Amsterdam to London via rail + ferry


With the end of our European trip approaching we needed to be back in London to commence the long  and rather arduous journey to Perth, Western Australia. There was one slight snag and that being airfare and train tickets from Amsterdam were quite pricey and no last minute travel deals were available.


Sitting in bed in our Amsterdam hotel with the laptop I asked  google for a better and cheaper way to return to London. I found a solution from a rail blogger; take a Stena Line ‘Super’ Ferry from the Netherlands across the North Sea to the UK with all arrangements locked in and prepaid online through the Stena Line website. We were both sold with the idea! The idea of overnighting on a ferry of which neither one of us has done before sounded like fun.

The deal was advertised as the Dutch flyer, a combined rail and ferry ticket. Understanding the website to book the correct ferry, I will admit, was a little difficult and I used the advice from the trusty blog The man in seat 61 to complete the booking. The man in seat 61 comprehensively provides all the details of the journey from start to finish and provides some excellent tips for a smooth  and hassle free trip. He evens provides the CO2 savings by taking a ferry and train over a plane and it is an 80% saving.  As our booking was within 8 days of departure we were issued an itinerary and the tickets were sent to the ticket office at Hook of Holland waiting for collection at the time of check in.

Our booking was for overnight accommodation in a 2 berth outside cabin (cabin with a window). All up, for two people, we paid 187 € and this included the cabin and all transport from Amsterdam to the end destination of London Liverpool Station. If you were unconstrained with a budget, the Captain class cabin provides guests with a double bed instead of the standard bunk beds. The Stena Britannica ferry departs from the port of Hoek of Holland in Rotterdam at 10:00 pm and sails during the night to reach the UK port of Harwich at around 6:30 am in the morning.

So off we went, to take the ferry route that has been operating since 1893….


Getting to the super ferry from Amsterdam was pretty easy and efficient. We left from Amsterdam Centraal Station, catching an intercity train to Rotterdam where we had a 20 minute pit stop. At Rotterdam Centraal station there was a small supermarket where we stocked up on snacks and drinks for the trip.  The best thing about European trains is that you can bring your own food and drinks on board. We then took the local train from Rotterdam Centraal (platform 1) to Hoek of Holland. The local train departs every 15 to 30 minutes. Both trains were near new and so clean, the journey was seamless. The train pulls right into the port of Rotterdam and a short walk brings us to the Ferry boarding gate, 5 minutes I would say. Taking the ferry across to Harwich means there is a customs and passport check at the terminal just before boarding.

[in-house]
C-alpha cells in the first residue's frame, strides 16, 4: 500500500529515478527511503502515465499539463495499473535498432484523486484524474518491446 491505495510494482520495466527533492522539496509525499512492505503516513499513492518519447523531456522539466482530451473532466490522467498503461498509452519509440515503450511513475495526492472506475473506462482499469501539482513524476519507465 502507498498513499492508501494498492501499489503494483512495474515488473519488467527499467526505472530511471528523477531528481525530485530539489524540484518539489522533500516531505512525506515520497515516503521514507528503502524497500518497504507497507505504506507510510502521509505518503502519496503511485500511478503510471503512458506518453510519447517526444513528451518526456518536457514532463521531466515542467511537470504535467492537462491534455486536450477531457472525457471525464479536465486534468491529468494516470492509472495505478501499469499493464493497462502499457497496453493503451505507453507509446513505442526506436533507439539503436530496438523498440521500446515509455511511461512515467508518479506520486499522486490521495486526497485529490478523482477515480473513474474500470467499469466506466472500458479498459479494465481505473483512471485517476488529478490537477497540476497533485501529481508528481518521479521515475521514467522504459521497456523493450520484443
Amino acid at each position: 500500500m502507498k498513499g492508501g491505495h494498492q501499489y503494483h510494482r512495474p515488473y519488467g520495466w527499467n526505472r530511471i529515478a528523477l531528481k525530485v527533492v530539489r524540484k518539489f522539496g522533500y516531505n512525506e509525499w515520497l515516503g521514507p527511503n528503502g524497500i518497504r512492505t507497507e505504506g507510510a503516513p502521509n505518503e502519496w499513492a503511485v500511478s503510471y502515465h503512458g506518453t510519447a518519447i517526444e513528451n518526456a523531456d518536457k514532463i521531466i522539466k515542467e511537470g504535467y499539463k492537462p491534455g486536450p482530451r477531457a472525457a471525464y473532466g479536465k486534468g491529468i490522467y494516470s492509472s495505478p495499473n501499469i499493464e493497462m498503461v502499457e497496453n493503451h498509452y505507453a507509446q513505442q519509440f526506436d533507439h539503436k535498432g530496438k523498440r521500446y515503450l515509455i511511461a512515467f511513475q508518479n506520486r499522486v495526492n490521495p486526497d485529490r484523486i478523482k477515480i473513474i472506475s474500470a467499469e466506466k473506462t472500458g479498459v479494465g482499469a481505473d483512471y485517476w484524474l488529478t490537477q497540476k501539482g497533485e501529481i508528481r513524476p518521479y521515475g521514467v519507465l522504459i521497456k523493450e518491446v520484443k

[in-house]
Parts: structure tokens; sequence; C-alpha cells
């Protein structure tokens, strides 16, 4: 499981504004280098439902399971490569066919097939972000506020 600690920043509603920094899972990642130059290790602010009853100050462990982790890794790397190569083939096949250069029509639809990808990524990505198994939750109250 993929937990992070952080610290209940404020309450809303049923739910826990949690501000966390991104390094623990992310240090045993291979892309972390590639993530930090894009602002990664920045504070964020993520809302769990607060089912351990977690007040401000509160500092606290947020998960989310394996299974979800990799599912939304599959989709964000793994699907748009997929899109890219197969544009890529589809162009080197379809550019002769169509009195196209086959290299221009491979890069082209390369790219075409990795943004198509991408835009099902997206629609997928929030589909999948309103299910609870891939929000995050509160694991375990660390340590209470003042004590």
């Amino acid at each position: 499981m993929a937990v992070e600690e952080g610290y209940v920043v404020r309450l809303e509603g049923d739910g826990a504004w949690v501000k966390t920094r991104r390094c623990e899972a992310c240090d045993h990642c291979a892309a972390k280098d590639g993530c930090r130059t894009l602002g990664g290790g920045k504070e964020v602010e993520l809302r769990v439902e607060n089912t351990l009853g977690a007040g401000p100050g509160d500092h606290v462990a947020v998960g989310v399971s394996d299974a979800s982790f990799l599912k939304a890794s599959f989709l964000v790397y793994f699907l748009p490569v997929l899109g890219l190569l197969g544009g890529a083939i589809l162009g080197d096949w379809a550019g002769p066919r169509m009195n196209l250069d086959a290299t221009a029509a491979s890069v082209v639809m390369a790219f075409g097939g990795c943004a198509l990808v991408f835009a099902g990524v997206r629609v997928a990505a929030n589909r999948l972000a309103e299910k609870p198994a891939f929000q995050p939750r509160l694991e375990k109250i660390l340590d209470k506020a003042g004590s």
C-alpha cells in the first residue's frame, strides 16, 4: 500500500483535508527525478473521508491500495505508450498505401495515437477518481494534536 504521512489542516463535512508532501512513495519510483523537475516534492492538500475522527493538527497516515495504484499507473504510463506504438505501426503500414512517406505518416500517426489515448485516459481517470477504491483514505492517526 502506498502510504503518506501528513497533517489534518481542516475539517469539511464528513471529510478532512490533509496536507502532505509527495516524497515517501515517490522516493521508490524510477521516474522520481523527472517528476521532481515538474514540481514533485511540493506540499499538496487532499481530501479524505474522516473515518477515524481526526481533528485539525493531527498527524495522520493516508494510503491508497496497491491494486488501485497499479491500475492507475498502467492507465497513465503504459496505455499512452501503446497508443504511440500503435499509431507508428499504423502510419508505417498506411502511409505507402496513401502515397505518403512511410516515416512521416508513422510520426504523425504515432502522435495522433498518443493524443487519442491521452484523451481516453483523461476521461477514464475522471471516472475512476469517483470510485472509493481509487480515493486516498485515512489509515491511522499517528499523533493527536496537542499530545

The super ferry was built by Nordic yards in Wismar Germany and it floats as one of the largest ferries in the world. The Stena Britannica may look like an over-sized industrial ferry from the outside however inside it is fitted almost like a mini cruise ship with all the modern conveniences in making the journey enjoyable and comfortable.

The ferry was under a year old when we traveled aboard and I think its maiden voyage was sometime in October 2010.

The corridors to the overnight cabins feel like a maze, every corner we turn looked exactly the same as the next with the exception of the cabin numbers. Eventually we find our cabin 11405 on Deck 11. The brand new smelling cabin was fairly comfortable for two people. The room was fitted with outlets for the laptop, two bunks, bedding, LCD Satellite TV and en suite and shower. The free wifi was rather slow and we gave up on the idea of checking emails. The one thing missing was a mini bar fridge for our drinks and fruit salad that we bought from the train station, it was no big deal really, it was just one night on the ferry.


As the ship proceeded to depart the port in darkness, we went onto the viewing deck to wave good bye to absolutely no one, it was freezing and such a short trip there was I guess no need for a bon voyage ceremony. I’ve always wanted to do a bon voyage. The ferry sailed past a collection of windmills as we left the Rotterdam port.